Homeopathy 2014; 103(02): 160-161
DOI: 10.1016/j.homp.2013.11.003
Letter to the Editor
Copyright © The Faculty of Homeopathy 2014

Homeopathy, phenomenology and the unprejudiced observer: response to Swayne and Whitmarsh: Homeopathy (2013) 102, pp. 157–159; 225–229

David C Levy
The University of Sydney, Australia
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Publication History

Publication Date:
18 December 2017 (online)

The belief that ‘homeopathy works’, is effective and can demonstrate clinical efficacy, while encouraging, has little to do with the philosophy, practice or relevance of phenomenology to homeopathy. Jeremy Swayne's editorial draws a spurious link between positive outcome studies and the capacity for homeopathy to ‘open up a rich vein of scientific enquiry and clinical opportunity’.[ 7 ] So too, Tom Whitmarsh's understanding of phenomenology suggests that homeopathy and phenomenology are ‘pretty similar’ in terms of how they look at the world.[ 9 ] As long as the homeopath remains ‘untainted by what he knows’ and is ‘doing (his) best to avoid received opinion’ phenomenology is made to appear logical and easily applied in practice. Together, Swayne's and Whitmarsh's understanding diminish the complexity of phenomenology as a research methodology and as a method of clinical engagement. Their understanding misconstrues phenomenology as being ‘purely descriptive,’ ignoring the prospect that description and observation are actually based upon interpretation of patient phenomena, not objective and unprejudiced observations.

Reiterating the rhetoric of aphorisms 6 and 83[ 4 ] (translation of 1810 1st edition), Swayne's and Whitmarsh's perspective perpetuates the myth of the unprejudiced observer. This myth demonstrates that homeopathic case taking can be misconstrued with the philosophy and practice of phenomenology. I suggest that hermeneutic phenomenology, a branch of phenomenology, is a more suitable method of phenomenological investigation, one that acknowledges that the observer (or homeopath) is not detached and can never remain unprejudiced regarding the patient and the homeopathic process. Rather than this being problematic, however, it requires that the observer-homeopath recognize that all preconceived knowledge, empirical experience and beliefs together shape their interpretation and understanding of the patient's lived experience. The assumption that phenomenology and homeopathy are therefore naturally and conveniently oriented to one another misconstrues phenomenology. It also perpetuates a popular myth etched into the homeopathic psyche since Hahnemann's time. It is time we abandoned this false rhetoric.

The idea in aphorism 6, that the unprejudiced observer need only note what is felt by the patient, perceived by those around the patient and observed by the homeopath, diminishes the subjectivity of all participants, in particular the homeopathic observer. An experienced homeopath (doctor, nurse and so forth) may be an astute observer, but he can never be distanced from his subjectivity. Rather, acknowledging our subjectivity enables us to recognize that every observation is an interpretative or hermeneutic act.[ 8 ] , [ 6 ] Hermeneutics, originally a method of interpreting biblical texts, was developed into hermeneutic phenomenology by Martin Heidegger, departing from Husserl. Heidegger theorized that experience can never be bracketed, and that phenomenology is necessarily hermeneutic when its method becomes interpretative, which is very much the case in healthcare interaction.[ 5 ] Hans Georg Gadamer later asserted that phenomenology is inherently interpretative, human experience being bound in the subjectivity of narrative language.[ 3 ] Consequently, exploring the phenomenon of observing a large, white covered object with Dr Mangialavori, Whitmarsh acknowledges the multiple descriptions made by 50 homeopaths from diverse positions in the space. Yet he fails to recognize that each description is actually an interpretation of the phenomenon, and each retelling a reinterpretation. Central to this distinction is the hermeneutic notion that observation and description are both acts of subjective interpretation; they can never be acts of pure observation. This is the case with homeopathy, in which every perception and understanding of the salient characteristics of the patient and her lived illness experience demand both overt and subtle interpretation.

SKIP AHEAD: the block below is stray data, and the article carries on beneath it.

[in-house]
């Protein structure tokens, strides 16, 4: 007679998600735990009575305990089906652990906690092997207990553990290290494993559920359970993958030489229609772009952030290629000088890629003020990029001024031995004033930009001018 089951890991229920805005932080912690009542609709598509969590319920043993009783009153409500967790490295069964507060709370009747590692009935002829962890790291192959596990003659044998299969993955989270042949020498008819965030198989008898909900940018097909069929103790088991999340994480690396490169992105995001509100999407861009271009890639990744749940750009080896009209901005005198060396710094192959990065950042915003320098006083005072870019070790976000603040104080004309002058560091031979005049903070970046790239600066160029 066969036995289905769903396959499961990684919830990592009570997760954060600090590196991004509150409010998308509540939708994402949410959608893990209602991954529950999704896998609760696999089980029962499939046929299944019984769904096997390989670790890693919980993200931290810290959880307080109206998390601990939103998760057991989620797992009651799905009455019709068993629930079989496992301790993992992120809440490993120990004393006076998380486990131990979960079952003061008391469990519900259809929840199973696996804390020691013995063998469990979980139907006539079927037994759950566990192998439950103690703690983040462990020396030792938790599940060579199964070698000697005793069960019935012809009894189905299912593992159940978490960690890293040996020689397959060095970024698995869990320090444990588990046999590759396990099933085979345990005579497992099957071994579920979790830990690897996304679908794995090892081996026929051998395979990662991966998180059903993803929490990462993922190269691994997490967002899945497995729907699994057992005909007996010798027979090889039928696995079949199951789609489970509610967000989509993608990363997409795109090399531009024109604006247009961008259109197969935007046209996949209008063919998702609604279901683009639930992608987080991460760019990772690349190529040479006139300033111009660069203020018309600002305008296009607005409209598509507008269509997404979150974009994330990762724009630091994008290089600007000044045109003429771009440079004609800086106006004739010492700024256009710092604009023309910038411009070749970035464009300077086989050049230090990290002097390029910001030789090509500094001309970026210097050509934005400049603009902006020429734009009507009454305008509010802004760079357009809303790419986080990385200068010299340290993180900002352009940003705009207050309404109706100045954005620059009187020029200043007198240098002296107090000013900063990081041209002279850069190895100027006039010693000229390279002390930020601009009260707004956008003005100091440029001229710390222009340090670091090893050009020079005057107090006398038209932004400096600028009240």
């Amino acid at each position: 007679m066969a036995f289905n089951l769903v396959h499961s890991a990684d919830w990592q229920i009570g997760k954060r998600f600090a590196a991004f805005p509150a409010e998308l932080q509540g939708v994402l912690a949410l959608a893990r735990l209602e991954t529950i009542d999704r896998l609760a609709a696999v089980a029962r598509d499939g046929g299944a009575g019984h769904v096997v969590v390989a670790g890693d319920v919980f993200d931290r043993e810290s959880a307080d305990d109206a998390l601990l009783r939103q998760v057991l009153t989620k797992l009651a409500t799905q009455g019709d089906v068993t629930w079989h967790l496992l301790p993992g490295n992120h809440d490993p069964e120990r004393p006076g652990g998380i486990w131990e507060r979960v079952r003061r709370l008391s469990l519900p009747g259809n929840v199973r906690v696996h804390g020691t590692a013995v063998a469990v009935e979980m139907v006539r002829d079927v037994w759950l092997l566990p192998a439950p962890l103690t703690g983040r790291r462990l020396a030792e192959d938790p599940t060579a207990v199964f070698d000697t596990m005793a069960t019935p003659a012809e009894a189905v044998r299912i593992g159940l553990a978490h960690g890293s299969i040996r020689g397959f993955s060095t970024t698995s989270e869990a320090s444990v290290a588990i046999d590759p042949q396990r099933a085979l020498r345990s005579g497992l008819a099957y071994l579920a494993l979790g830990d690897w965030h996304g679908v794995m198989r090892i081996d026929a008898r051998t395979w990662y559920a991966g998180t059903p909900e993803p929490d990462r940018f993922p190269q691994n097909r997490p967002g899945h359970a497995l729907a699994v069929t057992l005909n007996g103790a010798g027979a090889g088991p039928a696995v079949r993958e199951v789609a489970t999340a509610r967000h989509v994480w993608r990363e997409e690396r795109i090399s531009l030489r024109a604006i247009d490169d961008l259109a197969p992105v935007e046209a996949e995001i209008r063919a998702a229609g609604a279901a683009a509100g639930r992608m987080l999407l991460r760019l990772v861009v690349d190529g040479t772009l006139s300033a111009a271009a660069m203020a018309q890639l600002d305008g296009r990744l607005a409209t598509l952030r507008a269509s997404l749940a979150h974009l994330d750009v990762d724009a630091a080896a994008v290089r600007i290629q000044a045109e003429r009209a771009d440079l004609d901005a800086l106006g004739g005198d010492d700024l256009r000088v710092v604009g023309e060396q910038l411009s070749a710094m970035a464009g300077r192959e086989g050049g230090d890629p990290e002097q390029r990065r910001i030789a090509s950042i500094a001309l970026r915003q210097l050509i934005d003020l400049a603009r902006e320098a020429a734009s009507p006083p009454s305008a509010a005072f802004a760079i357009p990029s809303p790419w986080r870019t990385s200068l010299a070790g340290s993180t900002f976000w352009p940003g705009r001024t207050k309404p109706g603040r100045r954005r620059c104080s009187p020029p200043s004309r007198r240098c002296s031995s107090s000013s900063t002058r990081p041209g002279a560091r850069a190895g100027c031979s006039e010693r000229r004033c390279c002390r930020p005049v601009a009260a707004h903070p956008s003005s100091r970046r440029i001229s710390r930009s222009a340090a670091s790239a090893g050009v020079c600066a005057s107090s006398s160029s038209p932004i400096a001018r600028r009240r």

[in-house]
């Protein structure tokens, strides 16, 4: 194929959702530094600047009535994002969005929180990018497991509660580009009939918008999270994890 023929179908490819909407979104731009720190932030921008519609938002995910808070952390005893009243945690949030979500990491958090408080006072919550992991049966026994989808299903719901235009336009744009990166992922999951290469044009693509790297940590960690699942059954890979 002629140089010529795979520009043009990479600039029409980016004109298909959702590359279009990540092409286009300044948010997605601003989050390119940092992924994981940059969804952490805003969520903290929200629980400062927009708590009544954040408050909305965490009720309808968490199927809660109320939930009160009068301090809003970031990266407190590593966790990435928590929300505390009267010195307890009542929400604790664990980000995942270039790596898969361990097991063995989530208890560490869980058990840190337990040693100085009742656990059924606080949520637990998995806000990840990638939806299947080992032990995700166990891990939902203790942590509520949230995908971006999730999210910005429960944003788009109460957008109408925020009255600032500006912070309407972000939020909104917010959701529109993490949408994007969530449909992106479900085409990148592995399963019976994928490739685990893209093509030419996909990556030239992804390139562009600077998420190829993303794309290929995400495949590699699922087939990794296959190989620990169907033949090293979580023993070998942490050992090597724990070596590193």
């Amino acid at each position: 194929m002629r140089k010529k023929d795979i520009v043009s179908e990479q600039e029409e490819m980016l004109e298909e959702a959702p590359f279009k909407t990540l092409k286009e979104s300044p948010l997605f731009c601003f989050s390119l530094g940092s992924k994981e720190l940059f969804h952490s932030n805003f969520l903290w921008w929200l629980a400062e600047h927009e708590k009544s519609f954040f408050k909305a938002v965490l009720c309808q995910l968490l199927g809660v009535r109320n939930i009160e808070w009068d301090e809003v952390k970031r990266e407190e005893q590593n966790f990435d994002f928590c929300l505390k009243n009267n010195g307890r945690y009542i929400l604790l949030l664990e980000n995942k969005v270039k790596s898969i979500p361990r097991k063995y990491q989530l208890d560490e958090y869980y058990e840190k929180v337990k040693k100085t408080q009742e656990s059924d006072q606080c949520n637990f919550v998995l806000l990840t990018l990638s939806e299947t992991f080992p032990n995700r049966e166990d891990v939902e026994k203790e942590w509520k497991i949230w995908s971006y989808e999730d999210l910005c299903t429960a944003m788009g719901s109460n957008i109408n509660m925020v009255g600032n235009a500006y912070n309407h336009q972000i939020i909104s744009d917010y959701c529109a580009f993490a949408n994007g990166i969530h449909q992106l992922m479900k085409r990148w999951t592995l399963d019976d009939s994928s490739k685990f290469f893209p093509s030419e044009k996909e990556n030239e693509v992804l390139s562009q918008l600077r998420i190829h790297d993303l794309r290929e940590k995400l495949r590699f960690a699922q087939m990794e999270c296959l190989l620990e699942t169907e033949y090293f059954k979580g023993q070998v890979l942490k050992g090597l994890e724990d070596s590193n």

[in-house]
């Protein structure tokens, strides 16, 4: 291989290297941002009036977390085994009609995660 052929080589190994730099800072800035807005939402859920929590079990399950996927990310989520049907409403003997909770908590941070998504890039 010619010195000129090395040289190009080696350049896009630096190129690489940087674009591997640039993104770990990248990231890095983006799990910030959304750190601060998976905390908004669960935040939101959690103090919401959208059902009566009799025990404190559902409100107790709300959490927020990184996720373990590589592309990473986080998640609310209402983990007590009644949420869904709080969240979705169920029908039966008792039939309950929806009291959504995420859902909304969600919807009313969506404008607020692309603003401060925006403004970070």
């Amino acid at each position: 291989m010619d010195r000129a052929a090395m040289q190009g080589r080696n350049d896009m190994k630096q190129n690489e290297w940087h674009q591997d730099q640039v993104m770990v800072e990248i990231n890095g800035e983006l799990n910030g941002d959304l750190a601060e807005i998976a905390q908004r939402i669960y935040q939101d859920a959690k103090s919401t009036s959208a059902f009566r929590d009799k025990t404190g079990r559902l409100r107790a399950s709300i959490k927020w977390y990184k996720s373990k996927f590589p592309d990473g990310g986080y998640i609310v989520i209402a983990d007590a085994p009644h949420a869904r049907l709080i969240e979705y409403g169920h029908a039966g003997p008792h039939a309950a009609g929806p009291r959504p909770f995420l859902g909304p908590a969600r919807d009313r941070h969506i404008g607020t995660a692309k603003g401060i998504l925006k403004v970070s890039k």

Being an interpretive discipline, homeopaths construct individual interpretations of lived illness experiences. How can such interpretations be objective and unprejudiced? “No one, when they reason, can be absolutely certain that their conclusions have been derived free from the workings of habit, assumptions, prejudice, cultural limitations, or, for that matter, intuition”.[ 1 ] Homeopaths, while demonstrating the capacity to engage deeply with patients, with their lived experiences and with the homeopathic process[ 2 ] are constrained by the culture of homeopathy, no more so than by the myth of unprejudiced observation. Recognizing this myth, homeopathy has the capacity to liberate itself from the delusion of the objective gaze, in order to engage authentically and coherently with the patient's lived experience and with phenomenology.

Swayne and Whitmarsh rightly acknowledge that homeopathy and phenomenology share some common ground. Phenomenology, however, is much more than a methodology for describing, ordering and exploring reality.[ 7 ] Rather, suitably applied, phenomenology and its many variants, including hermeneutic phenomenology, has the capacity to reveal multiple constructions of illness rather than one reductive reality. The phenomenological construction of illness experience will be clinically harnessed by homeopathy when it accepts that unprejudiced observation is a fallacy.